Saturday, May 8, 2010

Carceral World

One of the arguments abolitionists use against capital punishment is that the modern prison system is adequate to protect the innocent from the predator.

This article from the Austin Statesman is another in a long series of revelations of the relative ease of controlling outside events from inside.

An excerpt.

“Troubling new details surfaced Wednesday about the depth of illegal smuggling inside Texas' massive prison system, including revealing glimpses into how convicts may be operating drug- and money-laundering rackets with the help of guards and family members.

“The new information surfaced in 20 pages of court filings in Travis County, revealing that authorities are investigating a 21-year-old Waco woman and at least five convicts for alleged organized criminal activity at the Coffield Unit near Palestine in East Texas.

“According to a search-warrant affidavit, investigators listening in on phone calls made by several convicts at Coffield and intercepting ingoing and outgoing mail believe that some convicts are arranging for their family members to deposit money in one another's accounts, with the arranging inmate taking a cut of as much as 25 percent.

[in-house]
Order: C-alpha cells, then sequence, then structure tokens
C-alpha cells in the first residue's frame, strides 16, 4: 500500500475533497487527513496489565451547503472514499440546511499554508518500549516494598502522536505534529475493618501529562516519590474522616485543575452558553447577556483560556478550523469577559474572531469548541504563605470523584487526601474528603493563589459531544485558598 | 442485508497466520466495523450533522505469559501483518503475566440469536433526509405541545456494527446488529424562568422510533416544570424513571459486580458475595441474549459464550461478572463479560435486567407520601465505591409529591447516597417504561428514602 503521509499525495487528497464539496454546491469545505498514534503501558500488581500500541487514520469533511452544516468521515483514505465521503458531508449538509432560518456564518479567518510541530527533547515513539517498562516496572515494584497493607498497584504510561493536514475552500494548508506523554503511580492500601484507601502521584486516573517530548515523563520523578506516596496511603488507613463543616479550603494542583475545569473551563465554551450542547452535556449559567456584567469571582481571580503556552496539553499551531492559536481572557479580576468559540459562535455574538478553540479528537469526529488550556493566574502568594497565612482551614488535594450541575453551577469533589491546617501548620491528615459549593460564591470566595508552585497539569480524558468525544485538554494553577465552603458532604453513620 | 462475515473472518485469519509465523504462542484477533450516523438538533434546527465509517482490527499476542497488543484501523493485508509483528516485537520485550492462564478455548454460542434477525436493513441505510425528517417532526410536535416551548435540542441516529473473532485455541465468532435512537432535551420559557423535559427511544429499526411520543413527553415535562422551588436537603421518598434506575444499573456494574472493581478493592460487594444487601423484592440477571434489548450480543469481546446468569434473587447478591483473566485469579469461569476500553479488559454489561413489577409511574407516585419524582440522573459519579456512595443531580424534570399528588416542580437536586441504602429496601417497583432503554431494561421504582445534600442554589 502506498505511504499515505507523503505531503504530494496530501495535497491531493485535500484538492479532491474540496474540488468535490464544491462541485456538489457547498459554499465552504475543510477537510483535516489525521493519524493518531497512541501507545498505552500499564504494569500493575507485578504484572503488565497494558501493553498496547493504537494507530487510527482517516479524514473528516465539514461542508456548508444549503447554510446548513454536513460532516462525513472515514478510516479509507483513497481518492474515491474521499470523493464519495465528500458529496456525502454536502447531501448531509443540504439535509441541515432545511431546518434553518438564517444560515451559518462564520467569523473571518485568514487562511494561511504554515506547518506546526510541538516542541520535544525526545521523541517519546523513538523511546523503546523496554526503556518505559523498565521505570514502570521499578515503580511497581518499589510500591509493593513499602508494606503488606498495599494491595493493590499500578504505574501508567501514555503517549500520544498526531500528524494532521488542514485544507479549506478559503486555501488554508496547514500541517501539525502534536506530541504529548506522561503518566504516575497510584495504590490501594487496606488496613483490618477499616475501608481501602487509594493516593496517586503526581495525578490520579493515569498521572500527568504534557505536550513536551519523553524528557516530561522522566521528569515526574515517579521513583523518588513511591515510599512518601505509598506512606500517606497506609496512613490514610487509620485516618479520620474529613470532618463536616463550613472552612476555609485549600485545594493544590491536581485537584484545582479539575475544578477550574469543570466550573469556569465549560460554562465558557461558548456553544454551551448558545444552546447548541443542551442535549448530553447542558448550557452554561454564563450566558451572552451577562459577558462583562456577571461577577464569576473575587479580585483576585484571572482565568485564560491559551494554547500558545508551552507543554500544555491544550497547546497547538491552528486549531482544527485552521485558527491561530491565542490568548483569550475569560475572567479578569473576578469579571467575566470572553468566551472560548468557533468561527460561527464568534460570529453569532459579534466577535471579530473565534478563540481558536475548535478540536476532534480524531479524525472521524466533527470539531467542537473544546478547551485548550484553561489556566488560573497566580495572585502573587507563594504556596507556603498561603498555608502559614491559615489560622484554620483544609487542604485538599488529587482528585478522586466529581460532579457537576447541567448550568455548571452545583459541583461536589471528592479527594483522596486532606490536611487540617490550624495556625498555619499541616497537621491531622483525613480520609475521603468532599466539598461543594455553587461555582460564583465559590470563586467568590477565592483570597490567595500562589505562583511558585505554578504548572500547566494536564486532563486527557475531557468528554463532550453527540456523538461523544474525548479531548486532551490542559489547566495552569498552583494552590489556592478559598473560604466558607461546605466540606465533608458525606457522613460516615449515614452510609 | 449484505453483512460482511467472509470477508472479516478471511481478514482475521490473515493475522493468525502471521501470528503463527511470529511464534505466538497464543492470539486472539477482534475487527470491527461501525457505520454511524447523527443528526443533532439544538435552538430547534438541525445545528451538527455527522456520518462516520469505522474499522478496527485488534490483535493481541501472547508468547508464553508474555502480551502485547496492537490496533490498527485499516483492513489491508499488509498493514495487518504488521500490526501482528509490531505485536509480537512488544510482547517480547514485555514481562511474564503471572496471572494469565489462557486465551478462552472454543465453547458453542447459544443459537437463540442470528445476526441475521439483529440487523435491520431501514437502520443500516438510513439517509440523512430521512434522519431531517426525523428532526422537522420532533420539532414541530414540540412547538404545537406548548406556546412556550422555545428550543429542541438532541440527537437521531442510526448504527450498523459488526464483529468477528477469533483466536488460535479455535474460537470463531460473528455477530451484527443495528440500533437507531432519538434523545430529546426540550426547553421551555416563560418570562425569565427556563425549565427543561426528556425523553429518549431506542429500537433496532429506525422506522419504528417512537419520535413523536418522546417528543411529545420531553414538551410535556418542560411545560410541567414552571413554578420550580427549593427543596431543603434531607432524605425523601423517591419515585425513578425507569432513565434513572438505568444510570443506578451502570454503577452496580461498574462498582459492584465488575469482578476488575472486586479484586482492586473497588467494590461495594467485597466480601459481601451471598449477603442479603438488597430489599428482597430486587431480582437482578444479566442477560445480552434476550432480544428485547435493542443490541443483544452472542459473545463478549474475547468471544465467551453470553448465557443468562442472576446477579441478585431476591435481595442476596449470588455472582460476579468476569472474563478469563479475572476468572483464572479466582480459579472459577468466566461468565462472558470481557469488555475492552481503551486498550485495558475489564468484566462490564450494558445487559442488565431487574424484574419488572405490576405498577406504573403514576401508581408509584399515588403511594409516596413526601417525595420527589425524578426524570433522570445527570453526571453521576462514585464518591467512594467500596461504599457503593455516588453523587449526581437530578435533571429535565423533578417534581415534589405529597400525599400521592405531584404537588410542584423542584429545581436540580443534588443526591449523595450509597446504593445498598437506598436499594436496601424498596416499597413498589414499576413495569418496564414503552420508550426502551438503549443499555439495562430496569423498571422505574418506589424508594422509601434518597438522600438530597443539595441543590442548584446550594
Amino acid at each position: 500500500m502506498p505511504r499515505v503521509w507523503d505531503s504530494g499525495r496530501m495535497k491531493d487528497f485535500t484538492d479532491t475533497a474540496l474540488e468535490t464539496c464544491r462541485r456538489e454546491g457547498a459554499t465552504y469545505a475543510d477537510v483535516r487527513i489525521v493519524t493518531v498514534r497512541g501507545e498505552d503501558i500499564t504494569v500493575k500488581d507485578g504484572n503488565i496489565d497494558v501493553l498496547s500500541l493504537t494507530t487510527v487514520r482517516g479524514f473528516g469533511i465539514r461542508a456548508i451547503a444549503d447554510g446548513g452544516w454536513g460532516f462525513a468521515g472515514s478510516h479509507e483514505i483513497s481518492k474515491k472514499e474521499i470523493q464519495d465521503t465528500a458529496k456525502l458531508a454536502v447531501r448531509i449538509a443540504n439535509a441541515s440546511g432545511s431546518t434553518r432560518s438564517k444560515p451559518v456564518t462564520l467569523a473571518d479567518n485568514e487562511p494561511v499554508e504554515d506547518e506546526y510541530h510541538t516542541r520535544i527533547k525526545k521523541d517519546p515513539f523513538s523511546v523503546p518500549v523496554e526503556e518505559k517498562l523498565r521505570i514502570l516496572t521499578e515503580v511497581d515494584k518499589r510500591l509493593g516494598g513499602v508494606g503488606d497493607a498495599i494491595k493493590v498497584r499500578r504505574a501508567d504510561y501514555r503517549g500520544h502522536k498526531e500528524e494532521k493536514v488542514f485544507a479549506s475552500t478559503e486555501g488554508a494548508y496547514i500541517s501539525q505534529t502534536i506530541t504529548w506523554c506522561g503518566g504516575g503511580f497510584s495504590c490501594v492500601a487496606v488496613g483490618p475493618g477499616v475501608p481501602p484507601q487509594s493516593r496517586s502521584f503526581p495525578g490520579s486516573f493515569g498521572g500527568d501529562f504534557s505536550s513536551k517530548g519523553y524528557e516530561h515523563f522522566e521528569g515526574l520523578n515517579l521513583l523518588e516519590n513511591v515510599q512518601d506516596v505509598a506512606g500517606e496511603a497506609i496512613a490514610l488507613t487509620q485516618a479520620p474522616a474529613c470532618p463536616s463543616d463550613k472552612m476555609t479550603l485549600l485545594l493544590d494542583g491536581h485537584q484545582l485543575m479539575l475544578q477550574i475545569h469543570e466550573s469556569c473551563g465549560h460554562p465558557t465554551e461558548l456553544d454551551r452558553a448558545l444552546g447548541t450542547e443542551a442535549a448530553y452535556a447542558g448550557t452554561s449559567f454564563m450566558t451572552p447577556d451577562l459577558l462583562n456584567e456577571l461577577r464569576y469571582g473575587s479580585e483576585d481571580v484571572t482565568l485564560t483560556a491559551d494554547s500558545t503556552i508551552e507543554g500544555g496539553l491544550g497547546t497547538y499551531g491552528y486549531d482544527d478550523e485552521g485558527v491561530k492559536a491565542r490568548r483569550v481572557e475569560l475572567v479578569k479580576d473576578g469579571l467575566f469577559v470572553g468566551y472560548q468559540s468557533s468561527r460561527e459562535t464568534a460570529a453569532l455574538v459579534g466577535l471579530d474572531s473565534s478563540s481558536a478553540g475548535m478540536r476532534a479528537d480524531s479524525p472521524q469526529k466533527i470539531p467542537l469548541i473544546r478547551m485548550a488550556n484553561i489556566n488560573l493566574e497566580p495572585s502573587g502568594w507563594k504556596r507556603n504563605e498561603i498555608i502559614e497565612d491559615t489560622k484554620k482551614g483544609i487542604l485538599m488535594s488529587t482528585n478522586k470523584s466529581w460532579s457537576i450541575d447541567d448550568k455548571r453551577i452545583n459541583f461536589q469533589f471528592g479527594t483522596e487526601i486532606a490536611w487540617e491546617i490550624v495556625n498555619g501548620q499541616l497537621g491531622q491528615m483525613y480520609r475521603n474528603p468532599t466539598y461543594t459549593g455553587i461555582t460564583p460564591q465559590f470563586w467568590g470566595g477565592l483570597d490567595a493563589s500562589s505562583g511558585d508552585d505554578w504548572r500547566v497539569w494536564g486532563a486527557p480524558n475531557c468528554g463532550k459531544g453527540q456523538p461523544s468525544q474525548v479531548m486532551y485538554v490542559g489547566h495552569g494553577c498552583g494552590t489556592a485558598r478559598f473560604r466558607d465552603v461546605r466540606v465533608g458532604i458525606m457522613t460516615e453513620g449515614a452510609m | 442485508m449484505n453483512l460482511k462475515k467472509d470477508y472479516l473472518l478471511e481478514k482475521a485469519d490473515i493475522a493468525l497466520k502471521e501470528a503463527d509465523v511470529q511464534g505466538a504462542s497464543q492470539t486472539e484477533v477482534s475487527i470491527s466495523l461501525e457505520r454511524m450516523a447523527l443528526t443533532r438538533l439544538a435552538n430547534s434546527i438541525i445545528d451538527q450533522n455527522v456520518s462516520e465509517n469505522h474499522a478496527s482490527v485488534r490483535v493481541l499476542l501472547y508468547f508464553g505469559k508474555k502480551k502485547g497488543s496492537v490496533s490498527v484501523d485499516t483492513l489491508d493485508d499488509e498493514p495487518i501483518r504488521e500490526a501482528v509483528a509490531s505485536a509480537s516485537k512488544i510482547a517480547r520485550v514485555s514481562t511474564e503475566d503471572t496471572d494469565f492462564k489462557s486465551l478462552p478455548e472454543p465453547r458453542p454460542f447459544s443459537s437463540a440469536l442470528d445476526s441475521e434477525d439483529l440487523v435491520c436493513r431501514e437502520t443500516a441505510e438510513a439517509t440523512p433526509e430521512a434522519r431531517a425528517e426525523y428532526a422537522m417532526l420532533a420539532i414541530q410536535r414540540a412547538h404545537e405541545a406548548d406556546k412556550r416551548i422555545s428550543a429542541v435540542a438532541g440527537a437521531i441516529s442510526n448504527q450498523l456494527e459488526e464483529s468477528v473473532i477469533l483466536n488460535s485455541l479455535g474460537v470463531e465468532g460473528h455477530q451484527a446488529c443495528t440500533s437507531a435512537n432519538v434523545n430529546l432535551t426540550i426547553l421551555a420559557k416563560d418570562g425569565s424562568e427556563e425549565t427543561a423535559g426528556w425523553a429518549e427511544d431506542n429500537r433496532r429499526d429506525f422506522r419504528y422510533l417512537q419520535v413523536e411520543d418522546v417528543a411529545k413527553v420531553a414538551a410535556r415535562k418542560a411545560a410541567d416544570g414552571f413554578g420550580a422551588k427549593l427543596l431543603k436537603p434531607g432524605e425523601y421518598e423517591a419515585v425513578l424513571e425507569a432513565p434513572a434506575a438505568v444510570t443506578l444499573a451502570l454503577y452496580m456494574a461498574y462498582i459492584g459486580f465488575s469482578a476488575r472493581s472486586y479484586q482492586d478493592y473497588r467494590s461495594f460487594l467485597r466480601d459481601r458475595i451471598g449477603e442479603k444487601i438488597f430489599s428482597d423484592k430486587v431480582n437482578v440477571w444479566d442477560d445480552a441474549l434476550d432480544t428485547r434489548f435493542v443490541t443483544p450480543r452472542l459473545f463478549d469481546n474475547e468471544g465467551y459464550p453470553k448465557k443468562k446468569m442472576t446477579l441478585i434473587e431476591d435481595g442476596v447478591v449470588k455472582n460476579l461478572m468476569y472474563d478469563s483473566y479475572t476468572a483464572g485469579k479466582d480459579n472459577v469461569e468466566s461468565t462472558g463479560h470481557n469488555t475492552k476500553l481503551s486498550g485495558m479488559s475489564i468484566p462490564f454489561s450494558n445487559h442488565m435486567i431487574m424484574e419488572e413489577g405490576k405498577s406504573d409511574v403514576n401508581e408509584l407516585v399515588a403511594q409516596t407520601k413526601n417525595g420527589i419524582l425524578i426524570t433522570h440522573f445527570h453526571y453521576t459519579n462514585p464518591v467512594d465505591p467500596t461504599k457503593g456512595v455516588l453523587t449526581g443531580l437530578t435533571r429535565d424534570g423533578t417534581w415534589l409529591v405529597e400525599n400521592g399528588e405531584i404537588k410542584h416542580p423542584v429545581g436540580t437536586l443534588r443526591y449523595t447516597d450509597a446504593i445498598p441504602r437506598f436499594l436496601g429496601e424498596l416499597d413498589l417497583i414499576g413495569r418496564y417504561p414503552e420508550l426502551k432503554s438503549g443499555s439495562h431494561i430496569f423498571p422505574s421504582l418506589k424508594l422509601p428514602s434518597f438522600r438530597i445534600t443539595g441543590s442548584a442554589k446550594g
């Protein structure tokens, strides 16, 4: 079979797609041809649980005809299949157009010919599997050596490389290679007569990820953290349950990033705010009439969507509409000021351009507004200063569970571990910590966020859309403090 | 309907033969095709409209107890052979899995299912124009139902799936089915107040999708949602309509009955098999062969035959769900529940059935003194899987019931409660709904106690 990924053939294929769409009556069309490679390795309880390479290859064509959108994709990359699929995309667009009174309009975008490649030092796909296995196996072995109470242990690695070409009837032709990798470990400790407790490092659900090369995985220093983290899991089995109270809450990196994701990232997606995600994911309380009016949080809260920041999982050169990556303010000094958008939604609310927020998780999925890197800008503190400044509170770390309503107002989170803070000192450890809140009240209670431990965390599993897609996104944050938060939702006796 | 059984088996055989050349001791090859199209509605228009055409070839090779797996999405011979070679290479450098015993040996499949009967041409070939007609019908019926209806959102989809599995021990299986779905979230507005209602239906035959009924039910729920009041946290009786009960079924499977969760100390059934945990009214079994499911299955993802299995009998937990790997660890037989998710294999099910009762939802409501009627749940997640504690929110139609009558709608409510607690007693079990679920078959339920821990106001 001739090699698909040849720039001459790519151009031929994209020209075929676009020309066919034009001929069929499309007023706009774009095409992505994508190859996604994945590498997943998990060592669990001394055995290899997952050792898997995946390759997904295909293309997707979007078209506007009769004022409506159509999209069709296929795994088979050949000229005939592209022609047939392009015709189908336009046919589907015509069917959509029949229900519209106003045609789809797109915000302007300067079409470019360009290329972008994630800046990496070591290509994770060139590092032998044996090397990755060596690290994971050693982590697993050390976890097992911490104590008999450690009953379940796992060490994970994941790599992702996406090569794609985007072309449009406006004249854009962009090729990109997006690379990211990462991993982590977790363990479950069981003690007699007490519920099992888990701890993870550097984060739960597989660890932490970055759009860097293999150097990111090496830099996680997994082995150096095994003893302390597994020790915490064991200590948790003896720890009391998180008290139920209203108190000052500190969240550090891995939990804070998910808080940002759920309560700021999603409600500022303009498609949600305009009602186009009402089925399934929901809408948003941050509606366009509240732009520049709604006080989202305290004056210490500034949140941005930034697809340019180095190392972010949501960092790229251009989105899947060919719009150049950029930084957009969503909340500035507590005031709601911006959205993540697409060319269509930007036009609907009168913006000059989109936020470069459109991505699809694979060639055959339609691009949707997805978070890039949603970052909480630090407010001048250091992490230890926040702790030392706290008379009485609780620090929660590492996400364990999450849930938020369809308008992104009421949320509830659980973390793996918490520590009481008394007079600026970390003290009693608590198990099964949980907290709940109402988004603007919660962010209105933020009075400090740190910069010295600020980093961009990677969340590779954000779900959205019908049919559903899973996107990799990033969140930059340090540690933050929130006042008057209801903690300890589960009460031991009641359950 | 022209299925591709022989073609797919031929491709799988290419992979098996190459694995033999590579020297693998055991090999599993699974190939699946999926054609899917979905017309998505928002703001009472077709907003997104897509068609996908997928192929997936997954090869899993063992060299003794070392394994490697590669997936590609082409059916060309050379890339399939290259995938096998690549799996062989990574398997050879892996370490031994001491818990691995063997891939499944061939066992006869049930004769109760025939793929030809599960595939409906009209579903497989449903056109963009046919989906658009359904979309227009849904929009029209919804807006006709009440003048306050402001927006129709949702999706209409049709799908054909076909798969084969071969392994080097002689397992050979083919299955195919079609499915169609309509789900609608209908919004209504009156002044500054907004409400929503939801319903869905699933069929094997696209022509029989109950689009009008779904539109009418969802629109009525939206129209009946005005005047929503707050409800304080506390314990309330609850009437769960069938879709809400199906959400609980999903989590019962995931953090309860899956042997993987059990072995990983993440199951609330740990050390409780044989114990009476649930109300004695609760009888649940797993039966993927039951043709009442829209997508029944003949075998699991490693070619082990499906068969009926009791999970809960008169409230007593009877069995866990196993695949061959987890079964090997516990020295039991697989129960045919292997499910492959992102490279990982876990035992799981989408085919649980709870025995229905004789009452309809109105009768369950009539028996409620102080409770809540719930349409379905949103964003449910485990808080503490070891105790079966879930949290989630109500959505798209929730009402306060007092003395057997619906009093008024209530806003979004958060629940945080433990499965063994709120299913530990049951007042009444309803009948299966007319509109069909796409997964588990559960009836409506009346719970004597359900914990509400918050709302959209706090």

“Thousands of dollars were being funneled through the scheme, according to the affidavit. In another intercepted phone call, one convict admitted buying drugs from another convict — and "although he did not observe guards deliver any dope, he knew they had."

“According to the affidavit, the Waco woman "drops the dope off to someone, then the dope is brought into the prison by an unknown person."

“In one instance last month, the affidavit by prison investigator Manuel Fuentes states, a Coffield convict who is believed to be a point man in the alleged smuggling and money-laundering told his mother in a phone call that he would write her with details on how to handle money orders she was depositing into his prison account.

“The letter never left the prison through the regular mail, the affidavit states, and the investigator said he "believes that (the convict) received assistance from a (Texas Department of Criminal Justice) employee to deliver the letter" to the Waco woman, who authorities believe was acting as a go-between in the scheme.”